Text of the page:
What in the name of 16 NBA championships has happened to the Lakers?
After spending so many years looking at the crosstown Clippers as a punchline and an inevitable double-digit benchmark, the Lakers are suddenly admiring them.
“They’re good,” Lakers coach Mike D’Antoni gushed about the Clippers and their 17-game winning streak. “They’re real good and they’re having a great streak, so we’ll have to reckon with them and they’re kind of setting the bar of where we need to get to.”
That’s because the Clippers own the Western Conference’s best record at 25-6 and a one-game cushion over Oklahoma City (23-6). The Clippers’ 17-game winning streak eclipses the Lakers’ 15-15 record.
“It’s impressive to put together win streaks that are that long, it shows a lot of focus,” Lakers guard Kobe Bryant said. “It shows a lot of unity and a lot of depth because they can beat you multiple ways. If you’re going to have a winning streak that’s that extensive, you have to have guys coming in from all aspects of the game.”
Part of that success involves plenty of people with Lakers connections.
The Clippers feature the league’s best bench, which includes several former Lakers, including Lamar Odom, Matt Barnes, Ronny Turiaf and Caron Butler. The Clippers’ reserves remain top in the league in points per game (42), third in assists (11.3), efficiency (50.3) and minutes played per game (21.6). Jamal Crawford’s 16.5 points per game average off the bench has impressed Bryant so much that he argues he should win the NBA’s 6th man of the year.
“They have a lot of guys who have played together before,” Bryant said, referring to the former Lakers. “They’re very familiar with each other, so even if it seems like they slapped a lot of talent together, which they did, but a lot of those guys have been together before and they understand how to play together.”
That’s why the Lakers seemed more than willing to look ahead of their New Year’s Day game against the Philadelphia 76ers and talk about the upcoming matchup against the Clippers Friday in what will be a destinated road game for the Lakers at Staples Center. The Lakers have a chance to snap the Clippers’ winning streak, but Bryant downplayed that storyline.
“I really don’t give a [bleep],” he said.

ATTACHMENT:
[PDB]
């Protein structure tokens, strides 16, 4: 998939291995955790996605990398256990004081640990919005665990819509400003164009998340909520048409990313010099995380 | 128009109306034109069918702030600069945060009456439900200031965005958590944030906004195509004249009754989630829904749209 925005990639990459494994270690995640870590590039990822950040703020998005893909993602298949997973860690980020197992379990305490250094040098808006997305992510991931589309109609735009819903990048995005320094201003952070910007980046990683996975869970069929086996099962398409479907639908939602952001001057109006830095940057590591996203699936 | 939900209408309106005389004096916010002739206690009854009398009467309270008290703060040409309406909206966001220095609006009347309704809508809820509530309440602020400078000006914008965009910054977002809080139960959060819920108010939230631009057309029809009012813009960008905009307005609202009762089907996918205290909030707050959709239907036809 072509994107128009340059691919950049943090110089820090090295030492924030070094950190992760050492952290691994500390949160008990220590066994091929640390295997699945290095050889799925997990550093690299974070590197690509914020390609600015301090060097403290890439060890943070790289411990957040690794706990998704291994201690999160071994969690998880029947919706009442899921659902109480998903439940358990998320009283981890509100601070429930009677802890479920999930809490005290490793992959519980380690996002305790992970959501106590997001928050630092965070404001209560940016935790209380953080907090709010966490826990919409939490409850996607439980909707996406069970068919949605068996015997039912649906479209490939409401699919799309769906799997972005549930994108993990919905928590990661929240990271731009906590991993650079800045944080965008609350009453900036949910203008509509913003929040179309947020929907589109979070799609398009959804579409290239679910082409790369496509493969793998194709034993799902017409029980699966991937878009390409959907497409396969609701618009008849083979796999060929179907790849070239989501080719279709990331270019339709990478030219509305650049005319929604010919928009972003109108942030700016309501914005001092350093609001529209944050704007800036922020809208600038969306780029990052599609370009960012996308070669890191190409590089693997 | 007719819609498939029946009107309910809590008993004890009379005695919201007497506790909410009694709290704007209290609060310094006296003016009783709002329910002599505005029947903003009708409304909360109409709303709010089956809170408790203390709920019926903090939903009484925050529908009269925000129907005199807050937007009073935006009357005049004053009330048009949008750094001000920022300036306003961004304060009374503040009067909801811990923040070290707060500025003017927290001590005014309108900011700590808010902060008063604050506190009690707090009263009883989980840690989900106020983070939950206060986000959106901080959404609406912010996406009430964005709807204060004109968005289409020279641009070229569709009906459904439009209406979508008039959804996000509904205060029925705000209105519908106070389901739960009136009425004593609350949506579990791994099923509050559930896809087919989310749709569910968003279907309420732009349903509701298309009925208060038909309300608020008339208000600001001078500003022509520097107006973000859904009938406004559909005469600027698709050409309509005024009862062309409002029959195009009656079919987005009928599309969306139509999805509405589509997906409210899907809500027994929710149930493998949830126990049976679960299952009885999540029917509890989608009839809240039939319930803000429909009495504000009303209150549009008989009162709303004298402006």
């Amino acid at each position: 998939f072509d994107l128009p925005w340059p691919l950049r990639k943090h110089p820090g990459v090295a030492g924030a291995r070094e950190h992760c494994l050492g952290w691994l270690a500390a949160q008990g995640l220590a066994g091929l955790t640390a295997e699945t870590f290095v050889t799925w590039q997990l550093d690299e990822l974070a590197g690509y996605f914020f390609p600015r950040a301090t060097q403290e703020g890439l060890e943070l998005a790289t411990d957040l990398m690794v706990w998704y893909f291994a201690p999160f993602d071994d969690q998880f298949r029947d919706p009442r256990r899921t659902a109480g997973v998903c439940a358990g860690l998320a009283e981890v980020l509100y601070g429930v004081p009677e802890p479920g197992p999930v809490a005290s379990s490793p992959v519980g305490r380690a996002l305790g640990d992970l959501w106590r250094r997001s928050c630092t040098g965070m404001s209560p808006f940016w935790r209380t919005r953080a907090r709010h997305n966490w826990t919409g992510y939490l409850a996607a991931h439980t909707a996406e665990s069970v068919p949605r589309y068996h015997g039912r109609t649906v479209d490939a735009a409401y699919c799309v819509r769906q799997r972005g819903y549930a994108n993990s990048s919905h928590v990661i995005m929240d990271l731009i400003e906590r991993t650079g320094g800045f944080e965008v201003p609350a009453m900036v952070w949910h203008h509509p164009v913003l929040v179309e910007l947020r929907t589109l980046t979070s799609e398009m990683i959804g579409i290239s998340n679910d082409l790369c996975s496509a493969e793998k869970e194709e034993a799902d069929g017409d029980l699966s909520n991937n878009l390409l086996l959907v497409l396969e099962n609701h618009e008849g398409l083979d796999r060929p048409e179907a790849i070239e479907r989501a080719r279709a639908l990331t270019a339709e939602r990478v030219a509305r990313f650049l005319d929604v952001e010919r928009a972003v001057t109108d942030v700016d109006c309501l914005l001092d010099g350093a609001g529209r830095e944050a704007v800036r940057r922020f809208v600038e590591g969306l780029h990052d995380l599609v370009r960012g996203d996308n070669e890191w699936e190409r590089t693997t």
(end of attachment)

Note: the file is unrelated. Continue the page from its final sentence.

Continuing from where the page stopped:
D’Antoni, however, acknowledged caring already about the Western Conference standings
The Lakers sit in 10th place in the West and are a half game behind Portland (15-14) and Minnesota (14-13) for the eighth playoff spot. The Memphis Grizzlies (19-8) and Golden State Warriors (21-10) have 5 1/2 game leads for the respective fourth and fifth seeds. There’s 52 games remaining to find solid ground, but the Lakers already face the strong likelihood they won’t have home court advantage even in the first round of the postseason.
“I’m not worried about where we play,” D’Antoni said. “Obviously we’d like to and that’s our goal. We’ll see. We’ll have to have cooperation from other teams. So when it’s not in your hands, it’s not always a thing to worry about. What we have to worry about is play well. We’ll take some steps. The standings will take care of themselves. Obviously we’ll look, do look and act like I’m not worried about it. Yeah, I’m worried about it. But we just have to keep progressing as a team.”
To what degree will home court advantage come into play, though, in determining an NBA championship? How does that match up with the Lakers’ need to stay healthy and establish consistent chemistry?
“Every season is different and every team is different, so you can’t say, ‘Well, that’s never been done,'” D’Antoni said. “Well, we’ve never had this team before so nothing is out of the realm of possibilities if you’re playing well at the right moment. That’s what we can control and that’s what we have to do. I think it’s fun to sit around and look at standings and fantasize and watch games and yell at the other team (playing on television), but we can’t control that so that’s not something we have to worry about too much.”
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